In short, as long as the final decision is in the hands of people who don't understand environmental science (and whose political standing revolves around ignoring the people who do), any "solution" that allows people to gleefully gun down animals from airplanes, no matter how unsustainable and illogical, will always be considered more viable than a solution that involves remotely difficult things like compromising with the oil companies and telling people they can't shoot whatever they want. 

And if you don't think that politicians are afraid to tell people they can't shoot whatever they want, take note of this one throwaway line from the article:

"The issue in Alberta is much different than in Alaska, where wolf control is done largely to enhance hunting opportunities for caribou."

I'm not going to touch this one with a thirty-foot pole.
The North American environmental situation is depressing enough without bringing Alaska into it.


Who has two green thumbs and is researching pollination syndromes for the rest of the semester?


why Daddy shouldn't send me links

my feelings toward everything on the Things Miss Frizzle Would Wear blog, summarized in a gif:

dear professors,


It has nothing to do with how well we know the material, and docking 20% because we didn't have an extra minute and a half to write down answers to two more questions is an incredibly petty thing to do.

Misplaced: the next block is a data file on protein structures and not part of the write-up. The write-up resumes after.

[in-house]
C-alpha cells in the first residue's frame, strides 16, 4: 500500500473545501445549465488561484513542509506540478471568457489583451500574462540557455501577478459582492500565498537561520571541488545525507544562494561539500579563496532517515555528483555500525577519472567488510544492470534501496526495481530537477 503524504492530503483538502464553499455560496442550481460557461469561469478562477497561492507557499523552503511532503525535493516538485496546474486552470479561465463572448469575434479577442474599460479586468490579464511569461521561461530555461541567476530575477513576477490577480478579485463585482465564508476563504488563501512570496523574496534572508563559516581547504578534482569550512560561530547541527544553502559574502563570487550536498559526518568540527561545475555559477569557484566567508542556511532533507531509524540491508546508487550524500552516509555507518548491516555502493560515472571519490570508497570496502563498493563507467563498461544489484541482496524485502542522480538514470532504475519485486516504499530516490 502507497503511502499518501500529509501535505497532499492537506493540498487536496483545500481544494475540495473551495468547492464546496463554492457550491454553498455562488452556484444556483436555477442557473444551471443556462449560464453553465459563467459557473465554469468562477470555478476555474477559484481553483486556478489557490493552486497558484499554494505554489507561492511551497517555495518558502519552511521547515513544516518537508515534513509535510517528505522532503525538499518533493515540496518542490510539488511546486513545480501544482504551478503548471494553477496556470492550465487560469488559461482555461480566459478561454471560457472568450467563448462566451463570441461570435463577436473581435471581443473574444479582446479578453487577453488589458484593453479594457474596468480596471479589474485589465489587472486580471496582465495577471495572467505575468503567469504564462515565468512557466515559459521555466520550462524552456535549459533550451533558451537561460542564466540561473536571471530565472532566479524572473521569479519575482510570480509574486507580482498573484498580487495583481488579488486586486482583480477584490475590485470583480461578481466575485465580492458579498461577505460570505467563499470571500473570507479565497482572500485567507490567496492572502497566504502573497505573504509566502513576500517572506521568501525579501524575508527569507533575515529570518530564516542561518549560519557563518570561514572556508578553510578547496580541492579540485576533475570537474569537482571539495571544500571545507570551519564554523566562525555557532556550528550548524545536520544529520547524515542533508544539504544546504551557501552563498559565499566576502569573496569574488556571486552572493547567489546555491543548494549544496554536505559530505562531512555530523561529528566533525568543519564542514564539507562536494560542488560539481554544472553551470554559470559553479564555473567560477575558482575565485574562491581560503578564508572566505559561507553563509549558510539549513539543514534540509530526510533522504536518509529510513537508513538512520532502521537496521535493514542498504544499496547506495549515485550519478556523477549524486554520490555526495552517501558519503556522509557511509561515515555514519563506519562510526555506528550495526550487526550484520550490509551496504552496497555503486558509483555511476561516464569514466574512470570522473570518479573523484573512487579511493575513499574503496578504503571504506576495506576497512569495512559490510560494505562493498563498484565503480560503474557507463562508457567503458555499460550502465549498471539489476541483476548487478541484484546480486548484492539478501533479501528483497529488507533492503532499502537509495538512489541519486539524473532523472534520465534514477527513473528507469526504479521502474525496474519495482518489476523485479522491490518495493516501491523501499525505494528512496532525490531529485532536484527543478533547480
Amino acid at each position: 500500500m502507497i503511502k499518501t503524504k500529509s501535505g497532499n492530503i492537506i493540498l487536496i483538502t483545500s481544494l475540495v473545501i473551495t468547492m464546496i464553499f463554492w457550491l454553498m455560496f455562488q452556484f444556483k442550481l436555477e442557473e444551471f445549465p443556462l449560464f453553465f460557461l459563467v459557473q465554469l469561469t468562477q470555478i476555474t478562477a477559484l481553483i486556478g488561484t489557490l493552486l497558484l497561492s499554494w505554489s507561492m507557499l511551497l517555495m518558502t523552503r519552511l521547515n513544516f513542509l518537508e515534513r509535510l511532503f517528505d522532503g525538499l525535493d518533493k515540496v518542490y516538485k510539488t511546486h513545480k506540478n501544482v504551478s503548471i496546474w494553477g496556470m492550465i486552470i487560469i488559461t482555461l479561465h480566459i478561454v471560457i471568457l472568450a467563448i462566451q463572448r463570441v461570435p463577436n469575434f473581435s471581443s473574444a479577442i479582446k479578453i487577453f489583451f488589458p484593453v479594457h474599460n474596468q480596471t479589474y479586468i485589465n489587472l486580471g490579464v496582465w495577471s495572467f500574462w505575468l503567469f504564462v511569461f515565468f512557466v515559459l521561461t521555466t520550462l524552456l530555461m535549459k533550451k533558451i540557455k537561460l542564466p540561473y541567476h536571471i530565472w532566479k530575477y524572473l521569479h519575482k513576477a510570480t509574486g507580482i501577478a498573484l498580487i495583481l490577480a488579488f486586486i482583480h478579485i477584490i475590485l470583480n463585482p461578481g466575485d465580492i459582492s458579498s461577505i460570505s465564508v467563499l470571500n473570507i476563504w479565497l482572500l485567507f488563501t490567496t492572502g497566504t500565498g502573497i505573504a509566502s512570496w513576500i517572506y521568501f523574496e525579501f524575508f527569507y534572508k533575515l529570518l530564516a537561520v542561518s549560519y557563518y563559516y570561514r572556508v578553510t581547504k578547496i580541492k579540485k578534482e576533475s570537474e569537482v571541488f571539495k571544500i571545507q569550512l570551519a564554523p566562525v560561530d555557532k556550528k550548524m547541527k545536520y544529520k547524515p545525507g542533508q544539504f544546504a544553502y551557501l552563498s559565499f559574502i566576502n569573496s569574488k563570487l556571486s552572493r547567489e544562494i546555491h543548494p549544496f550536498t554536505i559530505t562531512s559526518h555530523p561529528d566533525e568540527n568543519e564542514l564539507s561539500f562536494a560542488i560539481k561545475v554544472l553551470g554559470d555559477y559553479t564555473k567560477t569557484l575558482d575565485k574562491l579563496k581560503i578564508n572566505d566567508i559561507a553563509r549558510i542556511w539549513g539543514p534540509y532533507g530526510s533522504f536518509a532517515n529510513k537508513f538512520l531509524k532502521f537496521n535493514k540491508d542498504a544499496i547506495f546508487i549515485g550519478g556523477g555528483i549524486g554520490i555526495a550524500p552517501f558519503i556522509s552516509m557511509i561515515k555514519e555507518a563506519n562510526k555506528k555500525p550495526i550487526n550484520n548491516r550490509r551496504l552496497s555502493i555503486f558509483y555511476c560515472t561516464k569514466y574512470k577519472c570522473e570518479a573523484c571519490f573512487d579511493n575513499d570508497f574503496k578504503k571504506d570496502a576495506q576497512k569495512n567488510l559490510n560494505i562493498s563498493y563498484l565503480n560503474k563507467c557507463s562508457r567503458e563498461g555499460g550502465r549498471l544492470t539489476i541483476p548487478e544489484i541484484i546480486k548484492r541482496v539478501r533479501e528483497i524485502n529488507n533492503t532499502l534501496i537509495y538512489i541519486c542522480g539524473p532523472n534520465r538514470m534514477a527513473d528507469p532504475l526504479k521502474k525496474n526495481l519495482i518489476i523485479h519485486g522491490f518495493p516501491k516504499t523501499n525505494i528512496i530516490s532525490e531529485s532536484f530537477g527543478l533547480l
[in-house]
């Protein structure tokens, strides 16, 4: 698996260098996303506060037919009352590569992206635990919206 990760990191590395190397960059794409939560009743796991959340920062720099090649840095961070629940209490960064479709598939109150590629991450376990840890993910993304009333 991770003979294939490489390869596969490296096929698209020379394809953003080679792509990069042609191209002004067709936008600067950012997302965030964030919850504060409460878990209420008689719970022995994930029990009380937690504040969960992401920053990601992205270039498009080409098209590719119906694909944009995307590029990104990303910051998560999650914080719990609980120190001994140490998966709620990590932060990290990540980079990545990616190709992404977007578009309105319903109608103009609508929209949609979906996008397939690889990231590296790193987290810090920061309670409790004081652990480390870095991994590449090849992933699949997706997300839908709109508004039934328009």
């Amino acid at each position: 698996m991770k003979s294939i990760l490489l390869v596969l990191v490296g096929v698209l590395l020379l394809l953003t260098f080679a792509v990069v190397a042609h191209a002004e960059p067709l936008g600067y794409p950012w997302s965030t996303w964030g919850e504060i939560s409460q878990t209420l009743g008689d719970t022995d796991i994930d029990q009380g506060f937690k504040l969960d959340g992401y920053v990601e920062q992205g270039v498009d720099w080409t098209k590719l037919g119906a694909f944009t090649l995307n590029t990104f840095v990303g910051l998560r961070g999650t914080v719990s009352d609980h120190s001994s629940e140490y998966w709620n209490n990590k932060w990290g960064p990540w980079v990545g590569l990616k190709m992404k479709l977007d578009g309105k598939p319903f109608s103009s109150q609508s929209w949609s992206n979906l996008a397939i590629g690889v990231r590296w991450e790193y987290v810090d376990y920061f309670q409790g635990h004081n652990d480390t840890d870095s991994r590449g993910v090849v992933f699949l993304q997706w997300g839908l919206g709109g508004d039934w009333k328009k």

Especially in a class with only two tests. If you gave more tests, you could make them shorter so they'd be doable within a class period. But you have tenure and don't want to do more grading, so you stick half a semester's worth of material into an hour and fifteen minutes and reward the people who can regurgitate it the fastest. And don't think you're fooling anyone by printing the tests on 8.5 x 14" paper so they have the same number of pages as a normal exam.

(We'll stop whining about this like five-year-olds when you stop grading like elementary school teachers who dock points for penmanship.)



For Steve.

We salute you.

The subject of the giant paper my co-TD is working on is something about the nature of art and life and Aristotle.
The subject of the giant paper I'm working on is that some people, somewhere, at some time, probably ate some things that they collected in some ways. Maybe. 

But the fact that I've heard two people walking through the archaeology department whistling/playing the Indiana Jones theme (actually, I think someone had it as their ringtone) is pretty awesome. Also that the curator I'm working with describes hutia (Caribbean rodents that look kind of like rabbit-sized capybaras?) as Rodents of Unusual Size. 

In other news, I was cleaning out files today and I discovered some half-finished drabbles I wrote, like, two years ago and never got around to actually showing anyone, including several pages of CSI: Hotchkiss. Interested y/n?

The Pinnacle of Human Achievement

When considering one's blessings in life, I believe it is important to think, "What gets me out of bed in the morning?"

Today, it was this video.

Congratulations, sir or madam. You win 9001 internets and my eternal devotion.


do not fuck with this